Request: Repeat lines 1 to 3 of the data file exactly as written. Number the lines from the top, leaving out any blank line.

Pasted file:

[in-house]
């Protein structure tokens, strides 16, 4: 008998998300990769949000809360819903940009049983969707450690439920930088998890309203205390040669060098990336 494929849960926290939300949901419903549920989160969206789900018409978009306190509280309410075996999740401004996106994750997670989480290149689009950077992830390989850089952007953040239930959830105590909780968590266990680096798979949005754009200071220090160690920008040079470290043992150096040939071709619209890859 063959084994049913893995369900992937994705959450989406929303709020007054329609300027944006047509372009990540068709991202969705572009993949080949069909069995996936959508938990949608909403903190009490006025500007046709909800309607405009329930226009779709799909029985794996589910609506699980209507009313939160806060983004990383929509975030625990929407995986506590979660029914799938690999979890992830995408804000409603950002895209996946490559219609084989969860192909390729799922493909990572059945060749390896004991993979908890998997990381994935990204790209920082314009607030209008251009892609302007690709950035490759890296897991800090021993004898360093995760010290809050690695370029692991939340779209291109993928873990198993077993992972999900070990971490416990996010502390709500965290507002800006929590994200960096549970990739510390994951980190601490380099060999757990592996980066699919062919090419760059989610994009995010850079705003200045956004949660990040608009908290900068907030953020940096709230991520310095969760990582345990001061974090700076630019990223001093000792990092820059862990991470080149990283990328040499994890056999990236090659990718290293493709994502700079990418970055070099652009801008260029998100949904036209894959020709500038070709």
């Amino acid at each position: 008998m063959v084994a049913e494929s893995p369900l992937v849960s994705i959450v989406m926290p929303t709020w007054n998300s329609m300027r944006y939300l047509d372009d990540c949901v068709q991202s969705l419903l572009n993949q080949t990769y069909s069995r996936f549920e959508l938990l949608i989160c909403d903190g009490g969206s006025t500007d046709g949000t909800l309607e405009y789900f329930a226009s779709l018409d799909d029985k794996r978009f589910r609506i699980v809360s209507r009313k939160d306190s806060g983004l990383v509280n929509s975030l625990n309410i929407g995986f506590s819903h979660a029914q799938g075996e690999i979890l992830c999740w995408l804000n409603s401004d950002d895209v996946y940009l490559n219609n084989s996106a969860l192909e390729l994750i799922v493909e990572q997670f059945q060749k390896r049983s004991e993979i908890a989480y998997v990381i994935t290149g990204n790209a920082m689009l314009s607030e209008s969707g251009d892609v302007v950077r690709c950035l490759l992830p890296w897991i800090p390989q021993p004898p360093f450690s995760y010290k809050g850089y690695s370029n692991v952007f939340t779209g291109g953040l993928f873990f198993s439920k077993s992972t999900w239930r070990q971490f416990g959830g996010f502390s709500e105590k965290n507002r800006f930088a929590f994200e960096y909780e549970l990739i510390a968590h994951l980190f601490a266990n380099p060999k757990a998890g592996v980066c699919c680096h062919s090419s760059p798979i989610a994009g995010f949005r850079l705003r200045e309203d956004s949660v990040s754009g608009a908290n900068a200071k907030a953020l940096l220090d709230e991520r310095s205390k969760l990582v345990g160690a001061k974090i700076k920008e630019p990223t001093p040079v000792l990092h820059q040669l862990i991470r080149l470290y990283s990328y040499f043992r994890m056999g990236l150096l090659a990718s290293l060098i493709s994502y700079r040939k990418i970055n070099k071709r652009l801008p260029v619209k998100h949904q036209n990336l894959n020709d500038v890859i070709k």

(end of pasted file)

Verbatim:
[in-house]
């Protein structure tokens, strides 16, 4: 008998998300990769949000809360819903940009049983969707450690439920930088998890309203205390040669060098990336 494929849960926290939300949901419903549920989160969206789900018409978009306190509280309410075996999740401004996106994750997670989480290149689009950077992830390989850089952007953040239930959830105590909780968590266990680096798979949005754009200071220090160690920008040079470290043992150096040939071709619209890859 063959084994049913893995369900992937994705959450989406929303709020007054329609300027944006047509372009990540068709991202969705572009993949080949069909069995996936959508938990949608909403903190009490006025500007046709909800309607405009329930226009779709799909029985794996589910609506699980209507009313939160806060983004990383929509975030625990929407995986506590979660029914799938690999979890992830995408804000409603950002895209996946490559219609084989969860192909390729799922493909990572059945060749390896004991993979908890998997990381994935990204790209920082314009607030209008251009892609302007690709950035490759890296897991800090021993004898360093995760010290809050690695370029692991939340779209291109993928873990198993077993992972999900070990971490416990996010502390709500965290507002800006929590994200960096549970990739510390994951980190601490380099060999757990592996980066699919062919090419760059989610994009995010850079705003200045956004949660990040608009908290900068907030953020940096709230991520310095969760990582345990001061974090700076630019990223001093000792990092820059862990991470080149990283990328040499994890056999990236090659990718290293493709994502700079990418970055070099652009801008260029998100949904036209894959020709500038070709």
């Amino acid at each position: 008998m063959v084994a049913e494929s893995p369900l992937v849960s994705i959450v989406m926290p929303t709020w007054n998300s329609m300027r944006y939300l047509d372009d990540c949901v068709q991202s969705l419903l572009n993949q080949t990769y069909s069995r996936f549920e959508l938990l949608i989160c909403d903190g009490g969206s006025t500007d046709g949000t909800l309607e405009y789900f329930a226009s779709l018409d799909d029985k794996r978009f589910r609506i699980v809360s209507r009313k939160d306190s806060g983004l990383v509280n929509s975030l625990n309410i929407g995986f506590s819903h979660a029914q799938g075996e690999i979890l992830c999740w995408l804000n409603s401004d950002d895209v996946y940009l490559n219609n084989s996106a969860l192909e390729l994750i799922v493909e990572q997670f059945q060749k390896r049983s004991e993979i908890a989480y998997v990381i994935t290149g990204n790209a920082m689009l314009s607030e209008s969707g251009d892609v302007v950077r690709c950035l490759l992830p890296w897991i800090p390989q021993p004898p360093f450690s995760y010290k809050g850089y690695s370029n692991v952007f939340t779209g291109g953040l993928f873990f198993s439920k077993s992972t999900w239930r070990q971490f416990g959830g996010f502390s709500e105590k965290n507002r800006f930088a929590f994200e960096y909780e549970l990739i510390a968590h994951l980190f601490a266990n380099p060999k757990a998890g592996v980066c699919c680096h062919s090419s760059p798979i989610a994009g995010f949005r850079l705003r200045e309203d956004s949660v990040s754009g608009a908290n900068a200071k907030a953020l940096l220090d709230e991520r310095s205390k969760l990582v345990g160690a001061k974090i700076k920008e630019p990223t001093p040079v000792l990092h820059q040669l862990i991470r080149l470290y990283s990328y040499f043992r994890m056999g990236l150096l090659a990718s290293l060098i493709s994502y700079r040939k990418i970055n070099k071709r652009l801008p260029v619209k998100h949904q036209n990336l894959n020709d500038v890859i070709k």